°25N 67°07W, kurs 328, fart 4,7 knop, vind NE 5 knots,
sailed dist. from U.S.V.I. 235 nm - dist. to Chesapeake Bay 998 nm, dist. to Cape May 1068 nm.
Calm conditions at sea.  The first 1½ day gave light wind from SSE. Mid day Tuesday the wind shifted to WSW, then in the evening shifting again to NE. We are heading slowly towards "Amerika". Soon we will get more wind...
Eirik and Marius are happy to be under sail again. Eirik is also qurious about "the new island America", he is counting his fingers to see how many days we are to remain at sea. Marius focus is on the fishing rod, even we only have had seaweed on the hook so far.

22. April kl 1200 (UTC -4) Pos 20
°41N 66°08W, course - , speed 0 knop,
sailed dis. from U.S.V.I. 0 nm - dist. to Chesapeake Bay 1290 nm, dist. to Cape May 1380 nm.
Sunday we hoisted anchor after nice days in Caneel Bay on St. John. Most of the time we spent working, finishing our next article for Seilas and putting together new pictures for the web site - but also some drama.
Eivind became part of a rescue opperation. He helped bringing up a lifeless man from 15 meters depth. The man had probably been skin diving when he got "shallow water black out". What happened after the man was hoisted on board to the national park rangers boat, we do not know...
We are heading for the US east coast. Exactly where on the coast we do not know at the moment. Maybe we will make landfall in Chesapeake Bay, Cape May or Atlantic City. The decition will be made when we know more about the wind and weather in one week`s time.
Peter Island, B.V.I. - 19. April 2012 - Pos 18°25N 64°37W - sailed dist.from Oslo 57376 nm

4 Norwegian yachts side by
side, one on the next pier and
Empire anchored just off the


The idea was to sail towards Bahamas, but late Monday evening we finally got the chance to read the latest news on “noonsite” regarding visa for the USA. Instead of Bahamas we travelled to U.S.V.I (the American part of the Virgin Islands) with the fast ferry. In Charlotte Amalie on St. Thomas we got our passports stamped, USA visa valid for 90 days and allowing for the yacht on next visit. This solution is much easier and much cheaper (apx 700US$) than applying on the internet for a B1/B2 visa where you also have to arrange for a meeting at an US embassy ( for our part in Nassau, Bahamas)...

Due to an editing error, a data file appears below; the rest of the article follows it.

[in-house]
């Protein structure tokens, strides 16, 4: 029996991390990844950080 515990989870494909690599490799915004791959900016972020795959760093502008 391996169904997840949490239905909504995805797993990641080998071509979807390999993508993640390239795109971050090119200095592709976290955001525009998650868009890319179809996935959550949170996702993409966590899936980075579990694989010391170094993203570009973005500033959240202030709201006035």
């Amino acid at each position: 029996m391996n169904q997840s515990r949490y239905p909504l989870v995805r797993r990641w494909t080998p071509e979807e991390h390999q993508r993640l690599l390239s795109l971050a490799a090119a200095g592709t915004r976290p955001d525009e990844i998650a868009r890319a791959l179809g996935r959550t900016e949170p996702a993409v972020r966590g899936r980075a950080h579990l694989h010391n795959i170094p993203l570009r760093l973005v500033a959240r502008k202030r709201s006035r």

When we soon depart B.V.I. we will sail to St. John in U.S.V.I, where we check in to the USA. From there we can sail to mainland USA without further formalities. It only remains to see if it really works that smoothly…
When we arrived back in Road Town on Tortola (B.V.I.) after the ferry trip to U.S.V.I. Village Cay Marina was almost taken over by Norwegian yachts. S/y Nostra Vida and s/y Le Compromise was already berthed in the marina when we left Road Town earlier that morning, When we in the afternoon arrived back in the marina, also s/y Afrodite, s/y Fri Flyt and s/y Honningpupp had found their way to the marina. 3 of the Norwegian yachts are heading back to Norway on a transport ship, two are sailing via the Azores and Empire is first heading north along the east coast of USA and then east…
Kresten and Eirik in "the Exabyte swing".

It did not take Eirik long time to get to know the kids on board s/y Nostra Vida.

For Empire the meeting with "all the Norwegians" in Road town was a short one, since we are heading in a different direction.

Peter Isl., B.V.I. - 15. April 2012 - Pos 18°21N 64°34W - sailed dist.from Oslo 57360 nm

Conrad lives on Peter Island,
where he earlier worked for the
Norwegian resort owner. Now he
is 77 years old, retired and
blind – and the resort takes care
of him. That was in the contract
when the resort was sold to
the new owner…


British Virgin Islands consists of 4 main islands and several small islands. There are numerous anchorages and the water is clear and warm.
We have explored some of the B.V.I. together with Kirsten, Kresten, Jørgen and Jens in Danish s/y Exabyte. We also met Norwegian Kjersti and Danish Thomas in Danish s/y Frøja in The Bight on Norman Island. Thomas is a diver and has seen more of the B.V.I. Thomas showed us many nice diving sites, among them the wreck of RMS Rhone. We hope to meet Kjersti and Thomas again – maybe in 2013 on the Norwegian coast.
Our visitors have signed of after three nice weeks together. Peder, Grandma and Grandpa experienced some of the life on board – and they are all looking forward to visit us again – in Norway…
To our great surprise s/y Deep Blue with Stian and family on board visited us in Great Harbor. Stian and Eivind know each other from 25 years ago. In our guest book Stian wrote: “ I recognized Eivind, but he hardly recognized me…” Sadly the meeting was very short. Deep Blue is also heading east across the Atlantic Ocean this year but are aiming for the Mediterranean while Empire is planning for “the northerly route”.